BEIJING — Chinese researchers have identified 21 key proteins that can inhibit or encourage the growth of lung cancer cells, according to a recent study published in the international journal Cancer Letters.
Using genome-wide screening techniques, researchers from the Institute of Zoology under the Chinese Academy of Sciences tested 1,530 transcription factors (TFs), which are key proteins bound to DNA sequences that control the gene expression and decode information in the human genome.
They found that 11 TFs were tumor suppressors preventing the growth of lung cancer cells, while another 10 had the potential to cause lung cancer.
Further study showed that IRX5, one of the 10 dangerous TFs, was often discovered at high levels in lung cancer patients with tobacco smoke as the main cause. In experiments done on mice, researchers stopped lung cancer cells from growing by inhibiting IRX5.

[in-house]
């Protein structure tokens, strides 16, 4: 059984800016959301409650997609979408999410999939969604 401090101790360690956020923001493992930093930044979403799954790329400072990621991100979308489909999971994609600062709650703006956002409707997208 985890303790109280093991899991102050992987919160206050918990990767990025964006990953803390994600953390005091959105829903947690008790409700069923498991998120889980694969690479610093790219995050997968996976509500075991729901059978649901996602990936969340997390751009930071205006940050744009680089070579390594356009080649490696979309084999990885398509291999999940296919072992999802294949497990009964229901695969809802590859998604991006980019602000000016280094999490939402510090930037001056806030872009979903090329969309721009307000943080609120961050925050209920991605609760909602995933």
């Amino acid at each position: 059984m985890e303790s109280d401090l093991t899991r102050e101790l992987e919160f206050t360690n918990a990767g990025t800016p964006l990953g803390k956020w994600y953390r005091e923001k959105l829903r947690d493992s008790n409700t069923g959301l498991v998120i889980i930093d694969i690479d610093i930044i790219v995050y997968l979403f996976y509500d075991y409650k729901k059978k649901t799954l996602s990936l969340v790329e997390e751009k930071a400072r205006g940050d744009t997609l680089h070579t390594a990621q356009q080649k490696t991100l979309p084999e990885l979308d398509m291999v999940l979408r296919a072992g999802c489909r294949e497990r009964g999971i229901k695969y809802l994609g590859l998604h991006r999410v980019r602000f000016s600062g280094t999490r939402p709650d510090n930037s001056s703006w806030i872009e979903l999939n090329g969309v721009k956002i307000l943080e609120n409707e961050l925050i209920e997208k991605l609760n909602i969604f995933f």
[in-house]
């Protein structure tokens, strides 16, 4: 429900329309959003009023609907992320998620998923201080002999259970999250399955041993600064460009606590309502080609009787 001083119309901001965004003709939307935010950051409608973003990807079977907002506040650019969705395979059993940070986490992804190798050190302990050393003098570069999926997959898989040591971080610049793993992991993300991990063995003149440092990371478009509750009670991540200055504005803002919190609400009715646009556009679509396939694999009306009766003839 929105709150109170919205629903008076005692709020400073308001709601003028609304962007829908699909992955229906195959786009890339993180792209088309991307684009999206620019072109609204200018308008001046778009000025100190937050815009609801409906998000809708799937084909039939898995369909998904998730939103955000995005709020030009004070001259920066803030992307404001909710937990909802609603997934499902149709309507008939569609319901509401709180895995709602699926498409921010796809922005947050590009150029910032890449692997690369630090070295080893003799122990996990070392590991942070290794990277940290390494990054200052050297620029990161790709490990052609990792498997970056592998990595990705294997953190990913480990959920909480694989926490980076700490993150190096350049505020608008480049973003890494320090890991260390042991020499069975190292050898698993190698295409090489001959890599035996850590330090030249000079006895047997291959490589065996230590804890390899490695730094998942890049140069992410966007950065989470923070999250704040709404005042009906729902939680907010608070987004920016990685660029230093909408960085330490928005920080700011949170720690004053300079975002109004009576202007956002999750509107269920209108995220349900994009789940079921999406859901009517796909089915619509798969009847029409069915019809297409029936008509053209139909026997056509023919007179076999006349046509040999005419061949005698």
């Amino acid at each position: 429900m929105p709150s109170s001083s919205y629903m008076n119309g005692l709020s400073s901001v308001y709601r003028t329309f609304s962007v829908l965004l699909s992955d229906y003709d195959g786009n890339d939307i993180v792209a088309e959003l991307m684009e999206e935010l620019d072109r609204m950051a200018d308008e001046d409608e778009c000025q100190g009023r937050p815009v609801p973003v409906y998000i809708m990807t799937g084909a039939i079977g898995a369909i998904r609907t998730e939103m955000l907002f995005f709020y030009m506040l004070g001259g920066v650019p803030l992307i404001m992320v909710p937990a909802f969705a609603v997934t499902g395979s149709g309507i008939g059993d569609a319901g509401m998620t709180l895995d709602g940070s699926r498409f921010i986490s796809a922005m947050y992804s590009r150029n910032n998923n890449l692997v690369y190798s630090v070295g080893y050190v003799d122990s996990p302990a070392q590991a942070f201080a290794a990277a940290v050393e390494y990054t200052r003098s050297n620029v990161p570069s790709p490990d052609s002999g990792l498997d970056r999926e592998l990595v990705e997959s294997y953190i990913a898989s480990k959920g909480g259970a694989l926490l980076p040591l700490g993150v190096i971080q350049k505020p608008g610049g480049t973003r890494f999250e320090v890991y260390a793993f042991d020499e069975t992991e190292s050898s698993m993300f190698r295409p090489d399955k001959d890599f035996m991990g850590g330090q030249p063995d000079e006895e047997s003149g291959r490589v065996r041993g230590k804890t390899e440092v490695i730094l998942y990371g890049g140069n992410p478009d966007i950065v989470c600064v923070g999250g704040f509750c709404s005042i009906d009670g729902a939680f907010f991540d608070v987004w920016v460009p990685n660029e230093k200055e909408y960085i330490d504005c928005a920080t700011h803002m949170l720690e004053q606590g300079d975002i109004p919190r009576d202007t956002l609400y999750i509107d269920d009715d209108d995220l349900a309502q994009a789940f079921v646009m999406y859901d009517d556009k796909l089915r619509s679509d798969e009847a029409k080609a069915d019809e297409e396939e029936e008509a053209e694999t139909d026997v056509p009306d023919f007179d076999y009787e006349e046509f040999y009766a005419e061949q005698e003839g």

Lung cancer is one of the most common cancers and the leading cause of cancer-related mortality worldwide.
In China, 730,000 new cases and 610,000 deaths from lung cancer are reported every year. Only 18 percent of lung cancer patients can live more than five years from the time of diagnosis.